Some of my favorite marketing authors are Jack Trout and Al Ries, the writing team behind The 22 Immutable Laws of Marketing. Trout and Ries are marketing strategists whose work is simple and straightforward to understand and implement. In this book, they cover 22 laws that can help business owners change their perspective about their marketing practices.
While there’s value in all 22 of the marketing laws they mentioned, I have a few favorites that are particularly useful to the clients I work with. Here are 8 of the marketing best practices that the authors discuss.
8 New Marketing Practices to Consider
- The Law of the Mind: “It’s better to be first in the mind than to be first in the marketplace.” Think about it: when you think of smartphones, the iPhone immediately comes to mind. While it wasn’t the first smartphone ever created, Apple has managed to cement its position at the forefront of consumer perception.
- The Law of Perception: “Marketing is not a battle of products, it’s a battle of perceptions.” When it comes down to marketing best practices, it’s not about being the best. It’s about being perceived as the best. Is Kleenex really better than other facial tissues on the market? Or is it just perceived as such due to brand recognition?
- The Law of Focus: “The most powerful concept in marketing is owning a word in the prospect’s mind.” To put it simply, you know you’ve reached success when the name of your company immediately conjures an image of your product or service in your customers’ minds, and vice versa.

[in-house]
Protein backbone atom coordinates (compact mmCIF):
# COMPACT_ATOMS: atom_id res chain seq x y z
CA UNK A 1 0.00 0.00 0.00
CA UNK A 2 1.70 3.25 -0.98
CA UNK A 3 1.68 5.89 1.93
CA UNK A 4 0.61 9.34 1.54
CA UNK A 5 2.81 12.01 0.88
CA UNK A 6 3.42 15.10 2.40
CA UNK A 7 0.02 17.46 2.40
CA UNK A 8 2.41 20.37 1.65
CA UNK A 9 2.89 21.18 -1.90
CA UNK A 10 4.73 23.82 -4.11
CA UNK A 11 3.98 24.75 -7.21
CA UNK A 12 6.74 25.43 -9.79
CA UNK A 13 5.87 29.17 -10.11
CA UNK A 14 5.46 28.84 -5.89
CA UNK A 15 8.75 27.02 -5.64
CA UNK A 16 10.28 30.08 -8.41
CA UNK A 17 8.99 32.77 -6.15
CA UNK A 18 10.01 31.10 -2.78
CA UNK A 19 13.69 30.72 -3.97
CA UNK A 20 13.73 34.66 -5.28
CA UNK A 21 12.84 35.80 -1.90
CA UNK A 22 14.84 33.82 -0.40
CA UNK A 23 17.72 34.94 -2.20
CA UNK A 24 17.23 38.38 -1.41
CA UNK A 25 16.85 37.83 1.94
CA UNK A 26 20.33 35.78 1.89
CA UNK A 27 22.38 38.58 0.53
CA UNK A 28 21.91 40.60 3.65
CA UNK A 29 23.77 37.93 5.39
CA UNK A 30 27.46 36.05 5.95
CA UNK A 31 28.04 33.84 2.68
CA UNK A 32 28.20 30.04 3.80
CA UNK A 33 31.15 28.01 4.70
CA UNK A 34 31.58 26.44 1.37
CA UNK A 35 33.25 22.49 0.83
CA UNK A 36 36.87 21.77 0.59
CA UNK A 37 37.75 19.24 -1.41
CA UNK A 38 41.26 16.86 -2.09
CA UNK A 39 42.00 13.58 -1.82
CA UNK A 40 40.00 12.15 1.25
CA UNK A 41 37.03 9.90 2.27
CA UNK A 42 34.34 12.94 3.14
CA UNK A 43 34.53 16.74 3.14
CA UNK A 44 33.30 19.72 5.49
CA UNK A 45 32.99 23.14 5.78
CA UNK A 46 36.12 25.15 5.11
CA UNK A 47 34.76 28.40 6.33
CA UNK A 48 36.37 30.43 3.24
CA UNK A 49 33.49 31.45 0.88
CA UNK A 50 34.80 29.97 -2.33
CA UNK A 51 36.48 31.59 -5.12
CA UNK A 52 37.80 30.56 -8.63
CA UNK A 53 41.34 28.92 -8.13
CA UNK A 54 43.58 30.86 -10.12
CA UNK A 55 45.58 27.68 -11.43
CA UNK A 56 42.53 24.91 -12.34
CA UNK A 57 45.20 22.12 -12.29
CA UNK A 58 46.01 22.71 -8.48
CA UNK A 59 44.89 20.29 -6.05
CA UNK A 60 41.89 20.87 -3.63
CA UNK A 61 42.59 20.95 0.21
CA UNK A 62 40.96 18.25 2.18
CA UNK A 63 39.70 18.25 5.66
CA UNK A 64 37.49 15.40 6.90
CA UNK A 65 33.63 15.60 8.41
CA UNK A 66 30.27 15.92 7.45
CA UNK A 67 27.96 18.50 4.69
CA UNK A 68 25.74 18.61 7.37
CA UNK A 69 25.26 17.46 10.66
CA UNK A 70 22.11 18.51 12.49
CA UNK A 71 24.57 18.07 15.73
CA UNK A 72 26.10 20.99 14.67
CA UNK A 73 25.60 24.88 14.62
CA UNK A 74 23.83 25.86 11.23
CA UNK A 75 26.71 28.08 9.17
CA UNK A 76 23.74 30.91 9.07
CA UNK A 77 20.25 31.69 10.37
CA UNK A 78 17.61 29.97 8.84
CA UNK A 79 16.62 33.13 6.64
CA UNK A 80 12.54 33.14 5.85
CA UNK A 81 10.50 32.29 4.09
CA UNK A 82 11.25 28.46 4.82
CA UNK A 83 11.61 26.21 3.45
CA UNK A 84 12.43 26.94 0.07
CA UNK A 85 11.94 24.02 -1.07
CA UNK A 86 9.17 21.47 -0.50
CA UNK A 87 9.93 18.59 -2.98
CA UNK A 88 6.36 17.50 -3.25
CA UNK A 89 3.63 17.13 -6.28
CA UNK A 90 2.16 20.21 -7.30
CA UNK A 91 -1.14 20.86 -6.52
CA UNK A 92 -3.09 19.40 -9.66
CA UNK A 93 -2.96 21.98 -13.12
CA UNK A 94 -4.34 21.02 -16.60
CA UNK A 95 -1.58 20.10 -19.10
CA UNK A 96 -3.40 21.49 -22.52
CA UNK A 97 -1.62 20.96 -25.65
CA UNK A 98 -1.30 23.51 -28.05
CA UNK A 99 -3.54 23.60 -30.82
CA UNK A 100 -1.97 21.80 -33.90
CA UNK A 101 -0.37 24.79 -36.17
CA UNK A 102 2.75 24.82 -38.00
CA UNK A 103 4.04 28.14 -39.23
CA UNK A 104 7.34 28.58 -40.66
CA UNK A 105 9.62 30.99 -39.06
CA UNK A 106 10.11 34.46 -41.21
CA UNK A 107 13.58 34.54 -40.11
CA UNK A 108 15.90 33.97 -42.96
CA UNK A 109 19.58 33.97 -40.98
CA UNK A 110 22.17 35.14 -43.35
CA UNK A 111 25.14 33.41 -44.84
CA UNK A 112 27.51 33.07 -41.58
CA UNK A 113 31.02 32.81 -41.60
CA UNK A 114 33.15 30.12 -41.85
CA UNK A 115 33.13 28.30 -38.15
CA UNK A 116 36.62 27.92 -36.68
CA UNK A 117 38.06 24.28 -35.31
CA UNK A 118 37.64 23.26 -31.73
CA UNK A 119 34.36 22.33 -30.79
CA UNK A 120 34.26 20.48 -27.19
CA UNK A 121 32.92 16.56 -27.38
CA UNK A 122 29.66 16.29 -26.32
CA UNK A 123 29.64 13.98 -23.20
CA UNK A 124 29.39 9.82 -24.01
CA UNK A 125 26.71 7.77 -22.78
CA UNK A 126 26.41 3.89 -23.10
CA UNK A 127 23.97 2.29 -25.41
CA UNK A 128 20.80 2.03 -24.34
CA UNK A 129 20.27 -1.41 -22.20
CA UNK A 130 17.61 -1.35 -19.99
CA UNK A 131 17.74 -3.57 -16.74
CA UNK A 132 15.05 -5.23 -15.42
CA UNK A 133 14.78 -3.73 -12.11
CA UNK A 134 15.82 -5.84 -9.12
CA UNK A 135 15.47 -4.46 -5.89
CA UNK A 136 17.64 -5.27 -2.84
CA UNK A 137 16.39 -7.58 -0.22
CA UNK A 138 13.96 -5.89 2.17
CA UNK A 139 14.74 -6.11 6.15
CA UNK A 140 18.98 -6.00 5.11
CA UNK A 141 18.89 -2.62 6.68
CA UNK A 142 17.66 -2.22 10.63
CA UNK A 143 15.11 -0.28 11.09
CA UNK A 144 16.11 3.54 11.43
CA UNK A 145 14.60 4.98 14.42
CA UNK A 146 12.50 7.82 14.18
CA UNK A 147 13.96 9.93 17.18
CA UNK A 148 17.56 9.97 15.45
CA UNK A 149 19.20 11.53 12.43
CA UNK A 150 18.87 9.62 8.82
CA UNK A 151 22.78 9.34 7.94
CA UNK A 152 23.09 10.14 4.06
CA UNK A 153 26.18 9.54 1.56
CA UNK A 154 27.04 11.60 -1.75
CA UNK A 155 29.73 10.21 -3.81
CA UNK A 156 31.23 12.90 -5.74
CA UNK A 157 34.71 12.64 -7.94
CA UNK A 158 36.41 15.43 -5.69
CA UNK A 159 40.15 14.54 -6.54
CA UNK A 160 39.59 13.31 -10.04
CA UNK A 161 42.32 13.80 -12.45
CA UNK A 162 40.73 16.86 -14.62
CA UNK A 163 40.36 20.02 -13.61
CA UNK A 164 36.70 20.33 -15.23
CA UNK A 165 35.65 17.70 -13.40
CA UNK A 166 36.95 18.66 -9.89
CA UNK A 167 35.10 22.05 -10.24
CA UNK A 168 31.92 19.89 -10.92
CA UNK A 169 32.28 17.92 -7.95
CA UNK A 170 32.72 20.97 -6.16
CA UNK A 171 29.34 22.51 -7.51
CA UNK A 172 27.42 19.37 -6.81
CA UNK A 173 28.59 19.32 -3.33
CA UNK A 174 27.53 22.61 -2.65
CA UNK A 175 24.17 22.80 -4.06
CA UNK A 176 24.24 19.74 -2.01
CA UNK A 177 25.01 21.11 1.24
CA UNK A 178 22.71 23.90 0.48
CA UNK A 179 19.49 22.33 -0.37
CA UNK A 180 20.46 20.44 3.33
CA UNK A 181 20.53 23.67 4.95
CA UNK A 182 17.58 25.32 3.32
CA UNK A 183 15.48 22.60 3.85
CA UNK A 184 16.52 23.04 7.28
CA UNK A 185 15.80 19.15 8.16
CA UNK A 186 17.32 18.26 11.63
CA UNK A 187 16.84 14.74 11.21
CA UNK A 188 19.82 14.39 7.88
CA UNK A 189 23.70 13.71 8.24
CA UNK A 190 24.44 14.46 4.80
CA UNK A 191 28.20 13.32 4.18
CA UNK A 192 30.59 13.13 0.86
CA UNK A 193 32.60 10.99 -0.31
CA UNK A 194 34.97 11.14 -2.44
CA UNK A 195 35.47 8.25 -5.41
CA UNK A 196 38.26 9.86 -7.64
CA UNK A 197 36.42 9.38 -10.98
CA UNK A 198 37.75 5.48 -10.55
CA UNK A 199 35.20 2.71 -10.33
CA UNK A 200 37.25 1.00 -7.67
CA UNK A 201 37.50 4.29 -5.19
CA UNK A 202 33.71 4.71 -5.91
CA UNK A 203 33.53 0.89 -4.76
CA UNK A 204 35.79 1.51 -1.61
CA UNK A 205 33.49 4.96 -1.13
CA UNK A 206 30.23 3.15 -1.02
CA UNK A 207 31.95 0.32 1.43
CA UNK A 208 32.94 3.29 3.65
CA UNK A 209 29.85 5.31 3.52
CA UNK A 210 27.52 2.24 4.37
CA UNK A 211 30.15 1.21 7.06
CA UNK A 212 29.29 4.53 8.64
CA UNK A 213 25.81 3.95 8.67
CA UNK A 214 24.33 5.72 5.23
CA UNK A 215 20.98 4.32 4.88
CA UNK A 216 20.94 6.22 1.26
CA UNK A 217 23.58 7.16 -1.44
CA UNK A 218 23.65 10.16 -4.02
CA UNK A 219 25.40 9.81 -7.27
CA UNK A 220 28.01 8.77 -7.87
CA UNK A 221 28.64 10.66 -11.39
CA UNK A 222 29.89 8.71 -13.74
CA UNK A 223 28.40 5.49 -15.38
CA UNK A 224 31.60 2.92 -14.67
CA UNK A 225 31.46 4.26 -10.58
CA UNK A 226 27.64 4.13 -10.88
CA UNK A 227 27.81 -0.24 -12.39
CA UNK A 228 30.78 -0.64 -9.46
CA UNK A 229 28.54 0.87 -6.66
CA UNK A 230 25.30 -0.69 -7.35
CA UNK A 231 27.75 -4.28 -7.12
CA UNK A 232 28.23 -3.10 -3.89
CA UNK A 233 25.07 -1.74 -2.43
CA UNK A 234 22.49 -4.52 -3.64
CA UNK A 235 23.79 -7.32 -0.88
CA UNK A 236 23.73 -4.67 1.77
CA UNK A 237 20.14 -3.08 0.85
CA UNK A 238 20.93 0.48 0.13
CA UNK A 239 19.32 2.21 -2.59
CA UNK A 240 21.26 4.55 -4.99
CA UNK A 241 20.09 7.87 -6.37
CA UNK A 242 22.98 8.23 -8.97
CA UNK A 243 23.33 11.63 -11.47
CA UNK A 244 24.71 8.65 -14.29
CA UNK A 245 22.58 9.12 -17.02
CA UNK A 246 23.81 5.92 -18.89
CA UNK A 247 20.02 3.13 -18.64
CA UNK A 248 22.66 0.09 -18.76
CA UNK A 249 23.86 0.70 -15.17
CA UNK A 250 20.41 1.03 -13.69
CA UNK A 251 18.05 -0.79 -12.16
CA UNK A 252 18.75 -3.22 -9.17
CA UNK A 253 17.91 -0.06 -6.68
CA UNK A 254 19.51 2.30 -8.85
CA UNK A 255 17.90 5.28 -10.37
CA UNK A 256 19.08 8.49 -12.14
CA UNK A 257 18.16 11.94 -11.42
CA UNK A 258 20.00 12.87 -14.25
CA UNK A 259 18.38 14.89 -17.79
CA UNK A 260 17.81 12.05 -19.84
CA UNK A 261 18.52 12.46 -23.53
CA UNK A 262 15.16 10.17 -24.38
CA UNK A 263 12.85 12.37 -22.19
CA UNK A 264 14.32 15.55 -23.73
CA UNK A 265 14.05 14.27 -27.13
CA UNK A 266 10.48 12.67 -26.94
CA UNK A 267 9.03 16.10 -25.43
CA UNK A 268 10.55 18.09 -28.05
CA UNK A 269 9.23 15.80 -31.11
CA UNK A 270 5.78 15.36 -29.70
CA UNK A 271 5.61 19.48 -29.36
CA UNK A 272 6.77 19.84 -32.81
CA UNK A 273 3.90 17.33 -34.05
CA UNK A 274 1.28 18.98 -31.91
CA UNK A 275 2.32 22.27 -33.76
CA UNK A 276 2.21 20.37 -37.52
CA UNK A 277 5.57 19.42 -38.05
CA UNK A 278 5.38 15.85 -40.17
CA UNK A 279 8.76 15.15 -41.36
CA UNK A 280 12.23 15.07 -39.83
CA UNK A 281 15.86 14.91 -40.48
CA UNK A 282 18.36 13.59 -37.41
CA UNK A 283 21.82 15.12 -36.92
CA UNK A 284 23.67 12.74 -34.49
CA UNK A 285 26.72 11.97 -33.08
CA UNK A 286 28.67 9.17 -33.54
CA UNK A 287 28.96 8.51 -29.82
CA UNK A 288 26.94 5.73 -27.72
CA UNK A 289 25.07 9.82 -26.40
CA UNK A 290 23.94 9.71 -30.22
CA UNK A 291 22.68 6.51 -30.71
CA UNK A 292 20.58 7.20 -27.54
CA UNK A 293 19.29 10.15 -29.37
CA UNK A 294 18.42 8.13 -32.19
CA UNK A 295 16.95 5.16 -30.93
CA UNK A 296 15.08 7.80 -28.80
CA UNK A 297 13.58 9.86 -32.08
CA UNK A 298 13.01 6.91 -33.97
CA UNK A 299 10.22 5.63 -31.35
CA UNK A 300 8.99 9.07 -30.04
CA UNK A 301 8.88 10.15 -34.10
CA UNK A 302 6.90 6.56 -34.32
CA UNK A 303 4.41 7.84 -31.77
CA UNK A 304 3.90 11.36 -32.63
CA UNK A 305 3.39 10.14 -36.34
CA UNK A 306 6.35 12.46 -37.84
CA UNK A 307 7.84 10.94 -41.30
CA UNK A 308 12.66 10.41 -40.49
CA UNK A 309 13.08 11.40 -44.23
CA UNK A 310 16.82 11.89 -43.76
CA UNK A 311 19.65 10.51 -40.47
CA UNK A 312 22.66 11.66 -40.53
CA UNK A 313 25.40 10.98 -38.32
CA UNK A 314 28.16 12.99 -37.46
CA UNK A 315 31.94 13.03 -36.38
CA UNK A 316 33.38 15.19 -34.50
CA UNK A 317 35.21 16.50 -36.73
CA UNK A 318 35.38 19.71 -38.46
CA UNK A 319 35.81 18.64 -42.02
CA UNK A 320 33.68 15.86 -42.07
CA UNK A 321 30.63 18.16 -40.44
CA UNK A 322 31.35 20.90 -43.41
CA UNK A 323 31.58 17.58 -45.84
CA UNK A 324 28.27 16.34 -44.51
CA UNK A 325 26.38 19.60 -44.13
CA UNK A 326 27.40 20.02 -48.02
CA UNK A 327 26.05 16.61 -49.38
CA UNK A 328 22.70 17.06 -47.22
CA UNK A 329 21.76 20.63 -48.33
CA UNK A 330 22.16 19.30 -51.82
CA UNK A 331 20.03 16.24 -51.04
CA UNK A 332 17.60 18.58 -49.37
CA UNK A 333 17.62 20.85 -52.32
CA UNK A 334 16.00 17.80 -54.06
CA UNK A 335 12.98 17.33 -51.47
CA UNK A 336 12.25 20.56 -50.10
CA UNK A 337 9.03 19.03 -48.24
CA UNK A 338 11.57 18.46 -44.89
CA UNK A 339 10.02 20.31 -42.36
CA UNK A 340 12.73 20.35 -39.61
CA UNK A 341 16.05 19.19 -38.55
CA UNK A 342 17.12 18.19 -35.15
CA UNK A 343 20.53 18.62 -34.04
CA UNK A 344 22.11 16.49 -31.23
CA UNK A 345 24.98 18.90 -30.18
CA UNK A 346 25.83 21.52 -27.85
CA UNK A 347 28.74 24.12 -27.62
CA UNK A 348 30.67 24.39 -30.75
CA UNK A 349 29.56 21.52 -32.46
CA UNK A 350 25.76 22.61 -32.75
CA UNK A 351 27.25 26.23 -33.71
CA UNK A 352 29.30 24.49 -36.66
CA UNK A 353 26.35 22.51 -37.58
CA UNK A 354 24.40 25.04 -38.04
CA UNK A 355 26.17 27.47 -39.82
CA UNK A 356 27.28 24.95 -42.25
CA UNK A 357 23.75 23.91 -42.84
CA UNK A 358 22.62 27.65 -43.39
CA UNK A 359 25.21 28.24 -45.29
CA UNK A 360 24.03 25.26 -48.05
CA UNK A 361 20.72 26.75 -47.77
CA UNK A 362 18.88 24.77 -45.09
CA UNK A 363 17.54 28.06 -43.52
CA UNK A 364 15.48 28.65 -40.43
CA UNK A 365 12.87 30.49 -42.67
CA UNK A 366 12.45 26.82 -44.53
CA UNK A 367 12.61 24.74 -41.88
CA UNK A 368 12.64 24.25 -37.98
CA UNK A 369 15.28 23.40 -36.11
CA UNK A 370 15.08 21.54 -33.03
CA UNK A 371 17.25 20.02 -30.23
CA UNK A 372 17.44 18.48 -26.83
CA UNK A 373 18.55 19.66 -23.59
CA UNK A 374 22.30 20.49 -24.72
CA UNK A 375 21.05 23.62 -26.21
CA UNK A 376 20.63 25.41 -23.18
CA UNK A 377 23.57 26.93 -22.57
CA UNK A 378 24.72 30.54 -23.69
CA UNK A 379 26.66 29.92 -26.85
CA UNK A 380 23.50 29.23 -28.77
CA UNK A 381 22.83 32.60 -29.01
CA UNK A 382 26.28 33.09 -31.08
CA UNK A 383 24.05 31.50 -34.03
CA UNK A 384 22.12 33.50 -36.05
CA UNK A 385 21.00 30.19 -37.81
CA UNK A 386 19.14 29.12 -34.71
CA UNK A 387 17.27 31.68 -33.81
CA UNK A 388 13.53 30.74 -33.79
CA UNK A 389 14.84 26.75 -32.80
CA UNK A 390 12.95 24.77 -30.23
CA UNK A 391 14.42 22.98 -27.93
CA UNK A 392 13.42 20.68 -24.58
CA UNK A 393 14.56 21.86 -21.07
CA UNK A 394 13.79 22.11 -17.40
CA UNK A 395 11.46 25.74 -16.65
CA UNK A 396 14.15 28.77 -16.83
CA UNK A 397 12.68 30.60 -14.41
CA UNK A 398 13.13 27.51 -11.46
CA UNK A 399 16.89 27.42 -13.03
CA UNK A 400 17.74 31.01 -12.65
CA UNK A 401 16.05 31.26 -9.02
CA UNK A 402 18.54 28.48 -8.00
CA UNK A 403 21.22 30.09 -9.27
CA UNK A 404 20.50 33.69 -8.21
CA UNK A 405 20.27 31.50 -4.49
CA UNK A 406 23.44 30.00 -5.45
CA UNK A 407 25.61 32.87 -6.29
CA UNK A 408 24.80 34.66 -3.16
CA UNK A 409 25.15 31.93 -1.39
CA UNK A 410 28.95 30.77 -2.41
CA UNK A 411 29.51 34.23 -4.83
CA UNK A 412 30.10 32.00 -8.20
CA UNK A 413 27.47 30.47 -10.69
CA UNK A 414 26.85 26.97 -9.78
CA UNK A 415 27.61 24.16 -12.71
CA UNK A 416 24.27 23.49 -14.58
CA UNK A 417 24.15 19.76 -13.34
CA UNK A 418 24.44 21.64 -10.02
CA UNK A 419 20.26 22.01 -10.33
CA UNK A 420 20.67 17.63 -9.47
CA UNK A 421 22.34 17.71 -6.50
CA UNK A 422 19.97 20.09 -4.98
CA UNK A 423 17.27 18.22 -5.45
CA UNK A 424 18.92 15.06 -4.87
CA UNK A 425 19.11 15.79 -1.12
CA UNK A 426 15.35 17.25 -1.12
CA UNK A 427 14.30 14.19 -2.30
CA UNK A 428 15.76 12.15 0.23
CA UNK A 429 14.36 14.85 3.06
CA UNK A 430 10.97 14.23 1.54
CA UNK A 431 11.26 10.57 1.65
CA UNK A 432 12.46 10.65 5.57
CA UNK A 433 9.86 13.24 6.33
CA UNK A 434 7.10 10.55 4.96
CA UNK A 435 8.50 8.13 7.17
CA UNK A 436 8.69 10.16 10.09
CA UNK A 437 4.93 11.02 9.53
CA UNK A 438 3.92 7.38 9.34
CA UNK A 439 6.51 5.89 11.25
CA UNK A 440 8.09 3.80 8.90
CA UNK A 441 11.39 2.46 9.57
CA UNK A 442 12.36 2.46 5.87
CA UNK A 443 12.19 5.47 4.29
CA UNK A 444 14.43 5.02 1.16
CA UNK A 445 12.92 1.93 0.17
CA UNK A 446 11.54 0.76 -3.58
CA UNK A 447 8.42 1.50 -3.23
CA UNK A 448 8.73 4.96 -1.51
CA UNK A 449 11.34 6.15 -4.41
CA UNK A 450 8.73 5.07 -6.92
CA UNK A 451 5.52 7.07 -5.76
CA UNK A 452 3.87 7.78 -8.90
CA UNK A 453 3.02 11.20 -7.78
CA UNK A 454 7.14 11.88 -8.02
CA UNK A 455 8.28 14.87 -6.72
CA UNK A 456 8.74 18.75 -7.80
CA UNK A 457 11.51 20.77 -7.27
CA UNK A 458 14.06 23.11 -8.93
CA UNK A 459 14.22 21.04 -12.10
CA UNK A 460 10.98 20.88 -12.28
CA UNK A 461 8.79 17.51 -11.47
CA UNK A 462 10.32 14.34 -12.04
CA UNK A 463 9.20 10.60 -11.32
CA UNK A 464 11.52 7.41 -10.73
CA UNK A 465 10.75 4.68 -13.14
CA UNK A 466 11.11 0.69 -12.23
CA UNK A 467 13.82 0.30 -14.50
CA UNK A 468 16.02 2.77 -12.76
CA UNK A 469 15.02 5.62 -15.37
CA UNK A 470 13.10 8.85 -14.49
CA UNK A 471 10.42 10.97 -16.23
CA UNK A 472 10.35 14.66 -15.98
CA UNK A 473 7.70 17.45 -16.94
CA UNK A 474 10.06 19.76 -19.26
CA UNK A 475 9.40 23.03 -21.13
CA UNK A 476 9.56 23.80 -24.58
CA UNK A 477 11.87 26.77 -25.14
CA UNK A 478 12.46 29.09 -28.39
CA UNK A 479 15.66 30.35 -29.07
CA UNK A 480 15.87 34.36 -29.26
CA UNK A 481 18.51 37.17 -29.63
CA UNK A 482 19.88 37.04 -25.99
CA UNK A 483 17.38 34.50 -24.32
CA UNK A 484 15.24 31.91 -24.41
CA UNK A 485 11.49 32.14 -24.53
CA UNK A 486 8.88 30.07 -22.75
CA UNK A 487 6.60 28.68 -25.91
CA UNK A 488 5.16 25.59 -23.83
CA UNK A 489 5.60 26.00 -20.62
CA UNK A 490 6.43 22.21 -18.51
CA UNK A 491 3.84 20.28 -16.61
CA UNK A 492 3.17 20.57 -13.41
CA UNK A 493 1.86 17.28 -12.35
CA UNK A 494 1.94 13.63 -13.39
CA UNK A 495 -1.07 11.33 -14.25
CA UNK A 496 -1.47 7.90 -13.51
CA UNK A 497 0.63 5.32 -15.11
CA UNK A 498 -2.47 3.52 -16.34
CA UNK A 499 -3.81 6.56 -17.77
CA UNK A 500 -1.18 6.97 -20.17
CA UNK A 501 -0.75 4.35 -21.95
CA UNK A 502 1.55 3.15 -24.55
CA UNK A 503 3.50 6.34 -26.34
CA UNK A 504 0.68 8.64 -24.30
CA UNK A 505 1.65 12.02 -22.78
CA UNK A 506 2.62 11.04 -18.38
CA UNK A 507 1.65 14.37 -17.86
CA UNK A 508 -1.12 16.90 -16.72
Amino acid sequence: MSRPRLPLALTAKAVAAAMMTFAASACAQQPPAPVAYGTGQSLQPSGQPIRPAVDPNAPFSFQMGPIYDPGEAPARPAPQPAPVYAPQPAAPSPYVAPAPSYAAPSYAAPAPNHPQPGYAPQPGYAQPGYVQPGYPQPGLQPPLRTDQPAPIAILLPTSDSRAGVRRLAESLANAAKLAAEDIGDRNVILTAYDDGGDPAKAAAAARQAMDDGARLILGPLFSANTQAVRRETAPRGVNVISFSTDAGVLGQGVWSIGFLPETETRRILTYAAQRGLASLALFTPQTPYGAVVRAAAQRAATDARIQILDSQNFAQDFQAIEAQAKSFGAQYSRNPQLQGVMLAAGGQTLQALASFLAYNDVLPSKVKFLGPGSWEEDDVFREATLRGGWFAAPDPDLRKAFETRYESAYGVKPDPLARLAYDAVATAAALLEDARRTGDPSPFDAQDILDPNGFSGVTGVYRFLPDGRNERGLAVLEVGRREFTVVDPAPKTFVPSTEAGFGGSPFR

- The Law of Exclusivity: “Two companies cannot own the same word in the prospect’s mind.” On the same note, only one company will call this word to mind. For example, when you think of the word “soda,” there will always be one brand that comes to your mind first. Two brands cannot come to mind at the exact same time.
- The Law of Duality: “In the long run, every market becomes a two-horse race.” If you think about it, most product types come down to two big names: Coke and Pepsi, Apple and Samsung, McDonald’s, and Burger King. Your marketing best practices should prepare you to deal with a significant competitor.
- The Law of the Opposite: “If you are shooting for second place, your strategy is determined by the leader.” In order to overcome a competitor in the first place position, you need to look to their weak points and target your marketing best practices accordingly.
- The Law of Success: “Success often leads to arrogance and arrogance to failure.” People who are successful tend to get cocky, which compromises their ability to be objective. Once you lose objectivity, you lose sight of your strategy. Avoid this at all costs by remaining humble and consulting multiple parties before making key decisions.
- The Law of Resources: “Without adequate funding, an idea won’t get off the ground.” In order to reach your goals, you need to spend money. If you don’t have a marketing budget, all the ideas in the world won’t cement your product in the minds of your customers.
If you integrate these marketing best practices into your business strategy, they can open doors you didn’t even know existed. A business coach can help you find a way to implement them. Fill out my contact form for a complimentary coaching session to discuss a marketing strategy for your small business.